This God-talk may be making some of us squirm — what if we don’t believe in God? (Though following in the footsteps of Reb Zalman z”l, I always want to ask: tell me about the God you don’t believe in, because maybe I don’t believe in that God-idea either. I’m more interested in being in relationship with holiness than “believing in” it.) But this verse offers an ethical grounding regardless of what we do or don’t understand the G-word to mean.

Relationship with holiness is everyone’s birthright: citizen and stranger, believer and non-believer. And because all of us are in relationship with the holy, all of us need to build with wise building codes in mind. Whether we feel like “insiders” or “outsiders” to Jewish tradition and community, the Jewish future asks all of us to build with strong ethical standards, ensuring that our outsides match our insides, in a way that’s participatory and empowering to all.

In Torah’s language, we’re all made in the divine image. In the language of our mystics, each of us contains a spark of divinity. In secular language, each of us is entitled to equal and ethical treatment by dint of our common humanity… and each of us is asked to live up to the same standards of ethical behavior and informed participation. Each of us must build according to code, in order not to endanger ourselves and each other with the structures we put in place.

I see three lessons here for us as builders of Jewish community:

1) One standard means equality

We all have rights and responsibilities. There is no hierarchy here between clergy and laypeople, or between the ancient priestly class and “the rest of us,” or between Jews of different denominational backgrounds. There is no hierarchy here between those born into Jewish families and those who choose Judaism, between people of differing genders, or between Jews and non-Jews. If there’s one standard for all of us, then the rules (“building codes”) of an upright and ethical society apply to all of us equally.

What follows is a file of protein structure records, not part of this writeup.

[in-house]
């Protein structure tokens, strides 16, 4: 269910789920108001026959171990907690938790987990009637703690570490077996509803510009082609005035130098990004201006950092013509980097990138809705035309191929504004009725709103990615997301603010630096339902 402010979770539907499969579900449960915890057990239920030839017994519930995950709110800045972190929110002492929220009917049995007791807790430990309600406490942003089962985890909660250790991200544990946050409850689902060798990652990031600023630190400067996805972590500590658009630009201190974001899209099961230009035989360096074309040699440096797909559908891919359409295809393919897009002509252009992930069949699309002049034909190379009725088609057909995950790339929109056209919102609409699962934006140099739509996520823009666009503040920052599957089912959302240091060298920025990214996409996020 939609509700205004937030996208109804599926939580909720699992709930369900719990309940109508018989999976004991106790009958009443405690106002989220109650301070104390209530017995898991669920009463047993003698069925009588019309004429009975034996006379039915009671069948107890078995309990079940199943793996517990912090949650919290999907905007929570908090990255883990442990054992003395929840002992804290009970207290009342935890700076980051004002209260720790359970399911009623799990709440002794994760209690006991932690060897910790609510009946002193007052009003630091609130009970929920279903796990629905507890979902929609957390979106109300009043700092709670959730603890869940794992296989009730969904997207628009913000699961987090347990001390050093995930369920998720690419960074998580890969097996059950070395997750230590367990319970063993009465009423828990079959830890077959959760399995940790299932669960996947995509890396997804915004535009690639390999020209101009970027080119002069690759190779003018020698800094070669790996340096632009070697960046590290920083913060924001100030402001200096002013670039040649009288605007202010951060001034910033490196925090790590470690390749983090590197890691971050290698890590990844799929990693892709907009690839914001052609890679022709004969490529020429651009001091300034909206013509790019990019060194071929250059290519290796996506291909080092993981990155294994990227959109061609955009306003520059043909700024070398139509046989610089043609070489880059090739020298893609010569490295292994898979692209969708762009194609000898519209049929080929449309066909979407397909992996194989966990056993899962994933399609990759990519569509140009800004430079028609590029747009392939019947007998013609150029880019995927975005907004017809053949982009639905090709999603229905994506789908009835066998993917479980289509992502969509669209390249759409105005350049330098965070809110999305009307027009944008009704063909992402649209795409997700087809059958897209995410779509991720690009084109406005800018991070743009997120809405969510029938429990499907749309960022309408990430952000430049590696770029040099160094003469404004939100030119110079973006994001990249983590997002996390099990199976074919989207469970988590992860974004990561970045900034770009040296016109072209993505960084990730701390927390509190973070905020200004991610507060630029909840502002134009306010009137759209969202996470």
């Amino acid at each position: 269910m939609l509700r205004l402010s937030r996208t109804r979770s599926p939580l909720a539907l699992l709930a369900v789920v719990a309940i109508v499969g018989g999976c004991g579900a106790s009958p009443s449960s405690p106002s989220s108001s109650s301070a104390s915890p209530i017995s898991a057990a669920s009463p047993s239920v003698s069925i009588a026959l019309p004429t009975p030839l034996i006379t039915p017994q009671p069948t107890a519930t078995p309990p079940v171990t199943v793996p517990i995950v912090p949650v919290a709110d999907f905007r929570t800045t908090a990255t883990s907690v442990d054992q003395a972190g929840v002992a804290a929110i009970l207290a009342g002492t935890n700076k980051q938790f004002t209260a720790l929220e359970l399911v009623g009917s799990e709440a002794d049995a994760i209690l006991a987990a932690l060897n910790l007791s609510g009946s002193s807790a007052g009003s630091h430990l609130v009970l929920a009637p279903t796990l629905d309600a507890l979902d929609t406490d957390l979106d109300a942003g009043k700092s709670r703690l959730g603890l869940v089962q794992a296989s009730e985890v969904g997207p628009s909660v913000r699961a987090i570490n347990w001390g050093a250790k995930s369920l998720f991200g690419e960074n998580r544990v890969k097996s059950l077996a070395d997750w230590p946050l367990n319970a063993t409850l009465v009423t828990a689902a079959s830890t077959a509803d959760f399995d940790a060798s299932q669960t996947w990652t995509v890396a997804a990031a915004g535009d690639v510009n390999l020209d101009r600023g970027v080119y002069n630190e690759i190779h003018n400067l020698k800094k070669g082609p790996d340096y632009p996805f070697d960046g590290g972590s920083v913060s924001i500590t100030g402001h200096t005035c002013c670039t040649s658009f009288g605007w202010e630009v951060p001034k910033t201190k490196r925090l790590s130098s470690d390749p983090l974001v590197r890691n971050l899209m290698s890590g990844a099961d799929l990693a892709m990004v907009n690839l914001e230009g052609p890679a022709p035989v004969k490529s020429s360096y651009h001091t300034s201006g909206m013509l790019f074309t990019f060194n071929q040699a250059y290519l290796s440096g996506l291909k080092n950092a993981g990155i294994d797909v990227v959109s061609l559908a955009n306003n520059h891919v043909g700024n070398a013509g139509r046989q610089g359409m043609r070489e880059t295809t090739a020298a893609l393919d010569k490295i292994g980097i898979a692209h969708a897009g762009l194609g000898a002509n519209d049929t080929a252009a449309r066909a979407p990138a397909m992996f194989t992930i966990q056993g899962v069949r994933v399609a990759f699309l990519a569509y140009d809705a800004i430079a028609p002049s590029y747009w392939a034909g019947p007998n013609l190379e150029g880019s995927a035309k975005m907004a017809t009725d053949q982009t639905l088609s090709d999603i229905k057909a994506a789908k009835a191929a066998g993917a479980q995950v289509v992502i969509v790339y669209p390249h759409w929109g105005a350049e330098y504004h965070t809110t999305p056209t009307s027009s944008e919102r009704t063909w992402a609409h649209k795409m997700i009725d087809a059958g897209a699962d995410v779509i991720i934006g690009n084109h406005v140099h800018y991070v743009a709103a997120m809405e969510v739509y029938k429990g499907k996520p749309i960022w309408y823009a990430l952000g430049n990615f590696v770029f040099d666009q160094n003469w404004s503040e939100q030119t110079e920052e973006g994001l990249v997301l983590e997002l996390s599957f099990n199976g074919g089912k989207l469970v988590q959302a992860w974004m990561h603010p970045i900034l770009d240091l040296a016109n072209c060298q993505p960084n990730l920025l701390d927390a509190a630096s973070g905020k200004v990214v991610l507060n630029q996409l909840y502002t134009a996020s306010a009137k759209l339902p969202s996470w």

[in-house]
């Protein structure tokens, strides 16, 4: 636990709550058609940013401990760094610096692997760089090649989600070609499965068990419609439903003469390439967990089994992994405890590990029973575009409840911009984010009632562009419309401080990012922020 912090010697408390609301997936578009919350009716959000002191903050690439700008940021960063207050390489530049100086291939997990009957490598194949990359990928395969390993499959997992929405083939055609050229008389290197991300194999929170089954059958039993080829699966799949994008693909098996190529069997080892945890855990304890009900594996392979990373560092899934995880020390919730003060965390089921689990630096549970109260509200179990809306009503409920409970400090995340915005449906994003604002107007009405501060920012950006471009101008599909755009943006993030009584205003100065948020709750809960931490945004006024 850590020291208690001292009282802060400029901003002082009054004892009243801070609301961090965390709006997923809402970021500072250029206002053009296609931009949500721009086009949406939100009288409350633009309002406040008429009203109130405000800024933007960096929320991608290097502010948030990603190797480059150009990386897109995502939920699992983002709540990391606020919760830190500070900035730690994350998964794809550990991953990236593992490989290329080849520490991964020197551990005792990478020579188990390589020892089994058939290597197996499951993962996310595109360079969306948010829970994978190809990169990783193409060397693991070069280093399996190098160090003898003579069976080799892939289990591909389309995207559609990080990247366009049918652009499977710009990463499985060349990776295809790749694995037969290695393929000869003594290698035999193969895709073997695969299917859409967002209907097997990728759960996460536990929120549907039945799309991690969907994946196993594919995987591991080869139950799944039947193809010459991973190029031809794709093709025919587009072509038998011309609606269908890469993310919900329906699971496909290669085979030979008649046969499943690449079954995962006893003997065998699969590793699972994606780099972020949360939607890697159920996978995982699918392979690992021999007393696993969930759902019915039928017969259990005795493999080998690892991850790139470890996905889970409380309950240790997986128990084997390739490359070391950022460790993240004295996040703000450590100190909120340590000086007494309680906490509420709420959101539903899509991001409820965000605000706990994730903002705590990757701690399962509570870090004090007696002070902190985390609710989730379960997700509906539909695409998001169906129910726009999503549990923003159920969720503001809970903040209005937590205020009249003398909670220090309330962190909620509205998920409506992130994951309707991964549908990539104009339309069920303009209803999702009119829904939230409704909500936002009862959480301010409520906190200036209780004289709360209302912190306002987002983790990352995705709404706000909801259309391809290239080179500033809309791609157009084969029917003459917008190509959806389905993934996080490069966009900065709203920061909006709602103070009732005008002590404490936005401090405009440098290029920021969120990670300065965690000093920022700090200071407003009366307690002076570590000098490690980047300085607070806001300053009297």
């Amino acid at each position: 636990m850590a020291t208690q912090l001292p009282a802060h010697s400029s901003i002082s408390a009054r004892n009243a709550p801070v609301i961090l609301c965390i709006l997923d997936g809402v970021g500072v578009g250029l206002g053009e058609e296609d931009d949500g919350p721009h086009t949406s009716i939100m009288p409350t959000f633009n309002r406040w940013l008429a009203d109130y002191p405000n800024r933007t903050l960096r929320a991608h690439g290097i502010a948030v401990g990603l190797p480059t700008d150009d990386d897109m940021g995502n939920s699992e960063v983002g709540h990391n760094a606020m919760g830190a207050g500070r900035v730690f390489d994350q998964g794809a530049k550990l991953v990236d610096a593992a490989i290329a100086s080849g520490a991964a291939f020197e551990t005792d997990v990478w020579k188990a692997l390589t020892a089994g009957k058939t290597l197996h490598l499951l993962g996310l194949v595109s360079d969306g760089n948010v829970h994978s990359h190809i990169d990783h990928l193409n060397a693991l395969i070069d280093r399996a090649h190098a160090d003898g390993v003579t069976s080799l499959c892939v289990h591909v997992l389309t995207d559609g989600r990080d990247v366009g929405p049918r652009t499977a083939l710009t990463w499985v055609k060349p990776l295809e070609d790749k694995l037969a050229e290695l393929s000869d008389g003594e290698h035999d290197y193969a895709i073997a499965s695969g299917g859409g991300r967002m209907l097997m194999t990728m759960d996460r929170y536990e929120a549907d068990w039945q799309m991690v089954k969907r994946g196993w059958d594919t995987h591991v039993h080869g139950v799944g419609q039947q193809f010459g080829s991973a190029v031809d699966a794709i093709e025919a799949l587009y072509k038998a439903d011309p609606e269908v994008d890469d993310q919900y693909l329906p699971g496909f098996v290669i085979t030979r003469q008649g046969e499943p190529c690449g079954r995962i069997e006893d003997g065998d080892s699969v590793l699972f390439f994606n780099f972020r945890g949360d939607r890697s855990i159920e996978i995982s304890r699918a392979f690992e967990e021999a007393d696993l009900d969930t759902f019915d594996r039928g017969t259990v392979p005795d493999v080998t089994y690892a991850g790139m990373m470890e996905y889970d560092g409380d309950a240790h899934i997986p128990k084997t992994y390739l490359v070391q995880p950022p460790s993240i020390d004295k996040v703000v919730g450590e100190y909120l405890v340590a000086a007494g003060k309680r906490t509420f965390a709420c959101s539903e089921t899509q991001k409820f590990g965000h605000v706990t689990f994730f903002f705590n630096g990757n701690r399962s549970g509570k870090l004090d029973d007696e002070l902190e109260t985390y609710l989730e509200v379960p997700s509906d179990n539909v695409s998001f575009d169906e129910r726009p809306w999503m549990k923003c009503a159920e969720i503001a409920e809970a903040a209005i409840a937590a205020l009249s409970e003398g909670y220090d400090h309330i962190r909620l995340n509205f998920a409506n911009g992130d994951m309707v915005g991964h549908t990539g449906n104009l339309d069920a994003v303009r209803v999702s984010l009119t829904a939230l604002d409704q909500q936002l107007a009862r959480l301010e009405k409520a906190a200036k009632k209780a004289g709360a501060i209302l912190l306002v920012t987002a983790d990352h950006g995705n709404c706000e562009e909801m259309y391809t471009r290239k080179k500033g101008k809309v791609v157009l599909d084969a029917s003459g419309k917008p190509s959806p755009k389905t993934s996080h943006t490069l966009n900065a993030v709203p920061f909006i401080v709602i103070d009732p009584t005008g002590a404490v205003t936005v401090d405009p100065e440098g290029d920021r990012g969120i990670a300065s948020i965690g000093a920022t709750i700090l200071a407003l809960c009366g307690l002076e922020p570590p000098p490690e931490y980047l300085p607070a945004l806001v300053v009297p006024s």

2) We can’t outsource

And if there’s one standard for all of us,  then we can’t responsibly outsource our Jewishness to anyone else — to clergy, or to people with more training, or to those residing in the Land of Israel. On the contrary, all of us share the obligation of learning enough about our Jewishness to build a meaningful Jewish future with our own hands. All of us should aspire to equal standards of ethical behavior, and equal standards of intellectual and spiritual curiosity, and equal standards of active engagement.

3) As for those who refuse to “build to code”…

People or organizations that refuse to take safety seriously (whether physical, emotional, or spiritual) are not acting in accordance with Torah. Torah often says that those who fail to live up to the ethical obligations of the mitzvot (connective-commandments)  become “karet,” cut off — which to me suggests not that they will be excommunicated, but rather that with their choices, they cut themselves off from community and from holiness.

Imagine a Jewish future in which we all understand ourselves to be responsible for our Jewish learning, our Jewish growing, our Jewish building. Clergy and laypeople; from Orthodox to Reform, across and beyond the denominations, including the non-Jews in our communities and families; across diversities of race; across the spectrum of gender identity and sexual orientation — building with one standard of ethical, active engagement for “us” and “them” alike.

Imagine it, and then go and build. The Torah, and the Jewish future, ask no less.

 

By Rabbi Rachel Barenblat. Sketchnote by Steve Silbert.